Tag Archives: Nathalie Baye

Claude Goretta – La provinciale AKA The Girl From Lorraine (1981)

Draughtswoman Nathalie Baye moves to Paris. This is the tale of her sad encounters and experiences, and the dignity she retains.
Aside from the subdued and true-to-life quality that Claude Goretta’s movies share – in my opinion – with his fellow Swiss Alain Tanner, this is a deeply emotional and depressing film. Nathalie Baye is – as usual – incredibly beautiful, moving and convincing. Read More »

Robin Davis – J’ai épousé une ombre aka I Married a Dead Man (1983)

Heavily pregnant Helene (Nathalie Baye) is on a train, on the run from her abusive boyfriend (Richard Bohringer), when she meets the also-pregnant Patricia. When a train-crash kills Patricia and her intended husband, Helene is mistaken for her and adopted by her new in-laws. Helene assumes this new identity, trying to secure a future for her baby, and finds a charmed life on a Bordeaux vineyard. However, the specter of the past threatens her newfound happiness. Read More »

Xavier Beauvois – Le Petit Lieutenant AKA The Young Lieutenant (2005)

A rookie policeman from provincial Le Havre volunteers for the high pressure Parisian homicide bureau and is assigned to a middle-aged woman detective. Read More »

Claude Berri – L’Un reste, l’autre part AKA One Stays, the Other Leaves (2005)

“I try to make films that move people when they are in the theater and make them think only after they leave.” Claude Berri

L’un reste, L’autre part is the story of two old time friends, both in their fifties, both married, who fall for two younger women. The cast is nothing less than stellar: Daniel Auteuil, Nathalie Baye, Pierre Arditi, Miou-Miou and Charlotte Gainsbourg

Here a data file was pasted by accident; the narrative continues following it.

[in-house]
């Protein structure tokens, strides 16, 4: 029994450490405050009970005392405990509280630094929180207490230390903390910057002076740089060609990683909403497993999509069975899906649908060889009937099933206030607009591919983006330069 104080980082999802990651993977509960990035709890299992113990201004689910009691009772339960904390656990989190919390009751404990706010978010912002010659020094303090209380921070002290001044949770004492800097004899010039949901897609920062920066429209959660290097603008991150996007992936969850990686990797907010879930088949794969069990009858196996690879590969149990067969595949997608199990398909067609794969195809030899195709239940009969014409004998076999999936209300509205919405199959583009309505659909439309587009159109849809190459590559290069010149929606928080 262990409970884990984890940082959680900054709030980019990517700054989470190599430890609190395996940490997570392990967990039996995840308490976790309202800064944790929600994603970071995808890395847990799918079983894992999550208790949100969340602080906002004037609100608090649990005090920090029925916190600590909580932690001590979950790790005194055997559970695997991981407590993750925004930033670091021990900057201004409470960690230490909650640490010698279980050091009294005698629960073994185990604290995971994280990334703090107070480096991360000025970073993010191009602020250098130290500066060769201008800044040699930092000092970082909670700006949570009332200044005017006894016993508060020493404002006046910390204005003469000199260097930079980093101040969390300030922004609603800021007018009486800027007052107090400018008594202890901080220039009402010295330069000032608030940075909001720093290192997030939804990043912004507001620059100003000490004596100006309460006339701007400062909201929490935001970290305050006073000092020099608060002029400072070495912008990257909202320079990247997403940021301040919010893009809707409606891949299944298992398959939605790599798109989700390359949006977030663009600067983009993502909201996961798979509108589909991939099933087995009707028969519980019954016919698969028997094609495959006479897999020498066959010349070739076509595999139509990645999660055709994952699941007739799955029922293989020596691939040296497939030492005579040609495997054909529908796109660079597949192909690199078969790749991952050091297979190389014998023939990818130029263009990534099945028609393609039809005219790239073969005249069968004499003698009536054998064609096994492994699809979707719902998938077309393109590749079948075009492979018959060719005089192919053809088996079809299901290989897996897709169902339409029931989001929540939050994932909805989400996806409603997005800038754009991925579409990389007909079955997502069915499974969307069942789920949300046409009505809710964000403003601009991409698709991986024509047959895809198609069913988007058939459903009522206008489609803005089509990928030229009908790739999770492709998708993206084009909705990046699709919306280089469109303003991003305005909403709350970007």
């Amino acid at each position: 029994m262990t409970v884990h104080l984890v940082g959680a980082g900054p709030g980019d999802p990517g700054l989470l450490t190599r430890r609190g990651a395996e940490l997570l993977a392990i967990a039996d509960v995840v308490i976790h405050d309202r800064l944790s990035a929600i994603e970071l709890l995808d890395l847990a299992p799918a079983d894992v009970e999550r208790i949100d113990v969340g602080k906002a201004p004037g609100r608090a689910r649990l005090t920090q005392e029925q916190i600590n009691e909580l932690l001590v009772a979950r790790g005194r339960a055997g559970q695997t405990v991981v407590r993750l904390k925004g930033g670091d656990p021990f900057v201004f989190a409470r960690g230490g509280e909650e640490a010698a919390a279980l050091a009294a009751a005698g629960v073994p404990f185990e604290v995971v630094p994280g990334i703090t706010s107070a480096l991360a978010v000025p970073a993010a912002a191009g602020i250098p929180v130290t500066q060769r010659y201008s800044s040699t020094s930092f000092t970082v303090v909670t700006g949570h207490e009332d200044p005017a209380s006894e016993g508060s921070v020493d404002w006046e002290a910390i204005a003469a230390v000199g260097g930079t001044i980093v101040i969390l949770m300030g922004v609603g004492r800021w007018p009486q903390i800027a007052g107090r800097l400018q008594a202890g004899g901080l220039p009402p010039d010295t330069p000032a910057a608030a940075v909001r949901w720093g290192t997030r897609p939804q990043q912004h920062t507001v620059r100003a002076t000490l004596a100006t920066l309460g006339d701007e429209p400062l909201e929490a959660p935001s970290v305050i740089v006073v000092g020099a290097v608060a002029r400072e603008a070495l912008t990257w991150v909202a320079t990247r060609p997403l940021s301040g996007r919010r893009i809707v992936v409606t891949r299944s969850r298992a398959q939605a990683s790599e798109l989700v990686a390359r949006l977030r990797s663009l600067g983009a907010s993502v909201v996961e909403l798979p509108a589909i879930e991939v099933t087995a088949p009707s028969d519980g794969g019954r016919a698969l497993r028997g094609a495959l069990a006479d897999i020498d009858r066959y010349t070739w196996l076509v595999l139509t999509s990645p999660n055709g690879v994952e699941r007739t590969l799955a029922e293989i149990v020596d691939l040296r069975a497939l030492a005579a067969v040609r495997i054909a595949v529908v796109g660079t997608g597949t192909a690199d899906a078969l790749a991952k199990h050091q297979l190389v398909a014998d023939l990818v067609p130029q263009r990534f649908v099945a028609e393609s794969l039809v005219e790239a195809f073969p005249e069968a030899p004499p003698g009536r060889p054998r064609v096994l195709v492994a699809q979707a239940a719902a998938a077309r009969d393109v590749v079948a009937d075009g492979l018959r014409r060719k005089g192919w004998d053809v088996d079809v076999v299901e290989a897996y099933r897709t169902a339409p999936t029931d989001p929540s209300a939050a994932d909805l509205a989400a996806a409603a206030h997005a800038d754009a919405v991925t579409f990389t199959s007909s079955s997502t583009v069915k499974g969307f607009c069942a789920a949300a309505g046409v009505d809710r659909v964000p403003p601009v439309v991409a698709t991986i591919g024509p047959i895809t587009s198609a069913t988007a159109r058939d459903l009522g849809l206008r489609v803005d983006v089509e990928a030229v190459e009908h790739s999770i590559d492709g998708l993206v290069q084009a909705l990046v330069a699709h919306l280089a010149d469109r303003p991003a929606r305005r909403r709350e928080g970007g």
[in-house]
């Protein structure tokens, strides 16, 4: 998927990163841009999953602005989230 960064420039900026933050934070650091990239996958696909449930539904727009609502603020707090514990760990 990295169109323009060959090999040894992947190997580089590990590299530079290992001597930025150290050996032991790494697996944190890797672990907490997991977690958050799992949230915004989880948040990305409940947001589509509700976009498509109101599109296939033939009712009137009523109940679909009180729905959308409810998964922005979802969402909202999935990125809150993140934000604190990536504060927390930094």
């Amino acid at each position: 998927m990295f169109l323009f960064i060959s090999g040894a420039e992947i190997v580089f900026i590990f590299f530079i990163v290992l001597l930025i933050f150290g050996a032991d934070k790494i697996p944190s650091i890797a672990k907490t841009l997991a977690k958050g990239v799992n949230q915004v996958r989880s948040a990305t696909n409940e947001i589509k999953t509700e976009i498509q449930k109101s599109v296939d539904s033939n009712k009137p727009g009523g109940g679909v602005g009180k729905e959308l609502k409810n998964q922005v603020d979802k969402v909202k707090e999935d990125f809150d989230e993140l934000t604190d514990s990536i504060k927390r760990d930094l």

Attal’s real-life wife, Charlotte Gainsbourg, appears as one of two romantic foils a character drama in which over-middle-age men fall in love with younger women and must confront the ramifications of ending their marriages (one does and one doesn’t, or so the title would have you believe). Read More »

Tonie Marshall – Vénus Beauté (institut) AKA Venus Beauty Institute (1999)

In this visually stylish comedy, Angele is an attractive woman just edging into middle age who is looking for companionship without commitment. Her co-worker Samantha has more boyfriends than she knows what to do with, and Marie, the youngest of the group, is still learning the ropes of love. Read More »

François Truffaut – La chambre verte AKA The Green Room (1978)

Synopsis:
A French little town, at the end of the twenties. Julien Davenne is a journalist whose wife Julie died a decade ago. He gathered in the green room all Julie’s objects. When a fire destroys the room, he renovates a little chapel and devotes it to Julie and his other dead persons. Read More »

Maurice Pialat – La gueule ouverte AKA The Mouth Agape (1974)

Jonathan Rosenbaum wrote:
“Pialat’s third feature takes up a theme which, on the face of it, could not seem more uninviting: a middle-aged woman dying of cancer, and how this affects her husband and son. But what Pialat makes of this is so recognisable, embarrassing and moving – even, on occasion, funny – that he more than justifies his use of a forbidding subject. He has ideas about how emotions involving sex and death are intimately related – and about the clarity and lack of it that they shed on everything else, as son and father each go lusting after every woman in sight. He has ideas about cinema, too, and an expressive style that can encapsulate a lifetime of memories in a single shot. Without a trace of sentimentality or easy effect, this seemingly semi-autobiographical work is as intense in its way as The Mother and the Whore, and unforgettable.” Read More »